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Gauteng
Mar 23 2012 7:17AM
 
Ratanda rioters in court
HANDS ON: Minister of Police Nathi Mthetwa arrives at Ratanda police station to address residents who clashed with police for two days over electricity price hikes. Picture: FATI MOALUSI
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Abram Mashego

About 110 people have been arrested for torching councillors’ houses, state properties, looting of shops belonging to foreign nationals and assault with intent to cause grievous bodily harm in the Ratanda township in Heidelburg.

The group, which includes area community forum secretary Kenny Tsotetsi, were arrested between Monday and Wednesday night.

A large group appeared in the Heidelberg Magistrate’s Court yesterday and are expected to apply for bail on Thursday. Seventeen of them were minors and were released under parents’ supervision.

Minister of Police Nathi Mthethwa, his deputy Maggie Sotyu, acting police -commissioner Nhlanhla Mkhwanazi and ANC bigwigs yesterday visited the volatile township following a week’s violent protests.

Arriving in armoured police vehicles, with helicopters hovering above, the minister and his team listened to complaints from residents. They are unhappy about lack of development, high electricity bills, power disconnections to those failing to pay and poor of communication from leaders.

At a public meeting held at the local grounds, several community members claimed the Lesedi local municipality electricity billing system was a “rip-off”.

Ratanda resident Lydia Buthelezi said her electricity, rates and services bill was unaffordable. “I am a pensioner and live alone at my house, but my bill is always equal if not more than the money I receive for pension.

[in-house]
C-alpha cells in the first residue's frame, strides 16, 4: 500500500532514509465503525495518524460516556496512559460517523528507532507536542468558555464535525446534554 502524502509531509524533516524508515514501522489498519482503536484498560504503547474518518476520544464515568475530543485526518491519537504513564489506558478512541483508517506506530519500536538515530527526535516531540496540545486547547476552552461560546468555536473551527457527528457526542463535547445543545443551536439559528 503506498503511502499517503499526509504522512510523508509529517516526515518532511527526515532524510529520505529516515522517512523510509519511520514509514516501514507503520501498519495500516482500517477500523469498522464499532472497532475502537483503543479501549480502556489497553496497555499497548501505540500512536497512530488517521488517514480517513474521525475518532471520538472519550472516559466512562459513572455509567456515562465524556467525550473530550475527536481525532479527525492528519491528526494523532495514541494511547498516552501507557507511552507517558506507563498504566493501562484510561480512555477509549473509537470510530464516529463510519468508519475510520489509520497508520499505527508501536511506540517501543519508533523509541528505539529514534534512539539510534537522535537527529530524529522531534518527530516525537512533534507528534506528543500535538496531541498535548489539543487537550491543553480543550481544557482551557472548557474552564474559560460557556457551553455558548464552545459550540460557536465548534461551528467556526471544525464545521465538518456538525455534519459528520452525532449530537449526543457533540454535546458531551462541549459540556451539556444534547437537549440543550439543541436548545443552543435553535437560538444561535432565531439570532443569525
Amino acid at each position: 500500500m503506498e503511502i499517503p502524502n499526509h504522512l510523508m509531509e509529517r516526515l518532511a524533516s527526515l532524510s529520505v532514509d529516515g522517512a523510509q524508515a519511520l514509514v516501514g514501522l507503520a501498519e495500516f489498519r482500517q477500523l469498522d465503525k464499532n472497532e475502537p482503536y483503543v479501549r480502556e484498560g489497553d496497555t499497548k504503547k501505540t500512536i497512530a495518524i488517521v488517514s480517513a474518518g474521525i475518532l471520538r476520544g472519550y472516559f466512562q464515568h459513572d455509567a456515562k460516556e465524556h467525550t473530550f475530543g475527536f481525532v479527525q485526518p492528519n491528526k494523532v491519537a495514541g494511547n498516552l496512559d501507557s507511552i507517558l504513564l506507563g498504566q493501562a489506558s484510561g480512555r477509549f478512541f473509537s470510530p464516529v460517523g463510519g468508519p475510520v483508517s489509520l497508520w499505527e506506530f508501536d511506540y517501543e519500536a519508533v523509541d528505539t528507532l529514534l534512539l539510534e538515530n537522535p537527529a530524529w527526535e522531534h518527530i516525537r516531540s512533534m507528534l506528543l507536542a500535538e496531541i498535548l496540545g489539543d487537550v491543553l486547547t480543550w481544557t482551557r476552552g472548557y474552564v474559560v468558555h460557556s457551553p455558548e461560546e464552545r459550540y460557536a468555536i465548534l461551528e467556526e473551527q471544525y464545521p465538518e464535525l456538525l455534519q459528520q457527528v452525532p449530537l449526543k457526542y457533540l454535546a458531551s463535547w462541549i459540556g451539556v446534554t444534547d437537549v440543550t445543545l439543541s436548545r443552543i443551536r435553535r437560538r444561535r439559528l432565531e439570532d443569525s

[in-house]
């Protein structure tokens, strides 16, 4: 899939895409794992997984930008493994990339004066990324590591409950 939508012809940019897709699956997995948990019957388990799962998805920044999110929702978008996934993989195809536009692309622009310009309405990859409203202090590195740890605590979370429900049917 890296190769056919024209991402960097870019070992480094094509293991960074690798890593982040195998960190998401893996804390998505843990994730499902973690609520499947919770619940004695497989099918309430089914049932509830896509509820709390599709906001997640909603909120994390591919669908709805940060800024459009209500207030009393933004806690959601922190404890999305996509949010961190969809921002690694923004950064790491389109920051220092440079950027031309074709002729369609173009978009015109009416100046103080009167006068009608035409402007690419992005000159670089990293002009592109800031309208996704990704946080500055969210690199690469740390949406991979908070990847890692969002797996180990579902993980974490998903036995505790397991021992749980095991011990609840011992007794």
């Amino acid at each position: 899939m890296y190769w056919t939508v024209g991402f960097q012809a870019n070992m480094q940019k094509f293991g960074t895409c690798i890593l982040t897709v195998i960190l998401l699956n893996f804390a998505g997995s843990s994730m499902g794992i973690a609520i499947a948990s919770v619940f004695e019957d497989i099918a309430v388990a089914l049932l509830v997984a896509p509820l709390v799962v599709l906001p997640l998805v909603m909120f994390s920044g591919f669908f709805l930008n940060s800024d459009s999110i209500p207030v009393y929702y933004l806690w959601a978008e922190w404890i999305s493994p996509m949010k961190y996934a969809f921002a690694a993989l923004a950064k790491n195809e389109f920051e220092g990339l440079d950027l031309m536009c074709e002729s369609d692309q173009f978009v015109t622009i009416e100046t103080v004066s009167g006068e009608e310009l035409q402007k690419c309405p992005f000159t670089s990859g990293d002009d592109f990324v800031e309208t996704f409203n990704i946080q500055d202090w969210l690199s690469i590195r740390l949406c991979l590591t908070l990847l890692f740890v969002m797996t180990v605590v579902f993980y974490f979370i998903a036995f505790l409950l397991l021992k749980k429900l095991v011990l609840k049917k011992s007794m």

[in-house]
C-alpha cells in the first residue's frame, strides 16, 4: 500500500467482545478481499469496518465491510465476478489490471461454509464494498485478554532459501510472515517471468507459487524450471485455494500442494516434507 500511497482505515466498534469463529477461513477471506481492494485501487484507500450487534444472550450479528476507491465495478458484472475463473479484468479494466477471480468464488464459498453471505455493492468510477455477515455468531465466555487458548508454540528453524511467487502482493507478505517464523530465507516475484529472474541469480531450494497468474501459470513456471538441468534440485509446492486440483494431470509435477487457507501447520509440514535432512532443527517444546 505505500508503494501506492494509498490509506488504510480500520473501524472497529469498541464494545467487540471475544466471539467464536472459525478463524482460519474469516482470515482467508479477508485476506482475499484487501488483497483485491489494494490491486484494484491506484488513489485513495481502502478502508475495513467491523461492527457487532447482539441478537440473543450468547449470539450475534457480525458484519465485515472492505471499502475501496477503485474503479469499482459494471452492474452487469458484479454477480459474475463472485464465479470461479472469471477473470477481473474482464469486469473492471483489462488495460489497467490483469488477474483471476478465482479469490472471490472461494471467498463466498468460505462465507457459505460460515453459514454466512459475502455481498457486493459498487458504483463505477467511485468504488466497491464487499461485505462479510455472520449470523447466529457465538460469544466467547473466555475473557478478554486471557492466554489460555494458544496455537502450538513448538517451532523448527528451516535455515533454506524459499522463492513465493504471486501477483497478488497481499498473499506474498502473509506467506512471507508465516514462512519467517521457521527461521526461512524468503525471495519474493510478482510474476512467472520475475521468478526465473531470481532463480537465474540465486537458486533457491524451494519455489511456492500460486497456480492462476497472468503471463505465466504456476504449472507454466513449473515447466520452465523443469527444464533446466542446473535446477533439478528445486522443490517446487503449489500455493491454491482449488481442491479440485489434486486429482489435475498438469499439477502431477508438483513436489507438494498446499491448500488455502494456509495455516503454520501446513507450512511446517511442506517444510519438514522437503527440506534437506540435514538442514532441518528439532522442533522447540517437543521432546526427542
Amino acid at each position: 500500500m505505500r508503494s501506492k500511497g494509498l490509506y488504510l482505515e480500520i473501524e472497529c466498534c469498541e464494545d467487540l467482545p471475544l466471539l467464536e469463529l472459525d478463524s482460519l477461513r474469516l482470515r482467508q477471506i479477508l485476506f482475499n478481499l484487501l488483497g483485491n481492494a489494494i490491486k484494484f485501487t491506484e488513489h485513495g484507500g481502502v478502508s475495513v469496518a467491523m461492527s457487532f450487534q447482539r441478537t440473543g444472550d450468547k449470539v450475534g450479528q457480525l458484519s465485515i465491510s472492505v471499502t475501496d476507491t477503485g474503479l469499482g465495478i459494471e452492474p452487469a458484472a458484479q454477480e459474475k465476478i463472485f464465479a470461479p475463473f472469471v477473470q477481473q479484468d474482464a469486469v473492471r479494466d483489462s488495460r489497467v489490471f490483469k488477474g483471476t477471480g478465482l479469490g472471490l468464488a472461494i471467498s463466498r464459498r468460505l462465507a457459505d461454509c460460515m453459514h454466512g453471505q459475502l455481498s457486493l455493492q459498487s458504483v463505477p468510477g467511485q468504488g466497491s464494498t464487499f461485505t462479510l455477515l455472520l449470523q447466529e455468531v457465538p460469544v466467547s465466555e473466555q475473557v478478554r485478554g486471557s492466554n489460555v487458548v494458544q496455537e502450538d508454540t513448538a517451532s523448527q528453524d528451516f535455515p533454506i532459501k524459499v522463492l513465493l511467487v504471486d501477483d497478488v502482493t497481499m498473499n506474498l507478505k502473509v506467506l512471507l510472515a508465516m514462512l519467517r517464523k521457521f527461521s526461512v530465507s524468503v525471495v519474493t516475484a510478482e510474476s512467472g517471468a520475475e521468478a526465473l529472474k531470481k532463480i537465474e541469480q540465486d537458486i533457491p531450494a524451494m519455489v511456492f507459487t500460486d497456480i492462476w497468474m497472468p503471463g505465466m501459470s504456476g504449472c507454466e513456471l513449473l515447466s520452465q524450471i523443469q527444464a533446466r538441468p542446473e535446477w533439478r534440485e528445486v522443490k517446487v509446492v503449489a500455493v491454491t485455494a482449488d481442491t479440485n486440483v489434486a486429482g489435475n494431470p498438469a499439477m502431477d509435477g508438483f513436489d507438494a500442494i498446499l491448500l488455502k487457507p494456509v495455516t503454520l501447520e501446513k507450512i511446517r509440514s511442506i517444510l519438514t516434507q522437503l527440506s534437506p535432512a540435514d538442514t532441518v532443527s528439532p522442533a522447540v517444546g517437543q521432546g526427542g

“If I buy groceries, my electricity will be cut. And if I pay my bill, what am I going to eat?”

Another resident, Motebang Bojabotsang, accused the local leadership for not communicating with the community. Since mayor Lerato Maloka was appointed, she had never called a single meeting to hear out issues affecting residents, he said.

“For example, I recently got a higher bill. When I went to the council offices, the amount was different.

“I filed a complaint, but in the process my electricity was cut.”

Bojabotsang said it took the municipality at least six months to resolve the problem.

Minister Mthethwa, who condemned acts of lawlessness in the area, said meetings to resolve the residents’ grievances were going to be held. “There will be several meetings in which residents and their leaderships will try to find a common ground.”

Mthethwa condemned the torching of councillors’ houses, libraries and other state properties. Those responsible would face the full might of the law.

Police were instructed to be as “humane as possible”, but in the process they became ¬victims as well, Mthethwa said.

Lesedi municipality speaker Simon Moremi, whose house was set fire to yesterday, said they were busy working on ¬finding solutions to the residents’ ¬grievances. “Our focus now is to have the situation normalised before we can assess damages and decide on a way forward.”

Following the failure by police to control the situation, it is understood that police were on Wednesday night given permission to use “medium force”.

Gauteng police spokesperson Lungelo Dlamini said normal policing would continue in the area.

abramm@thenewage.co.za

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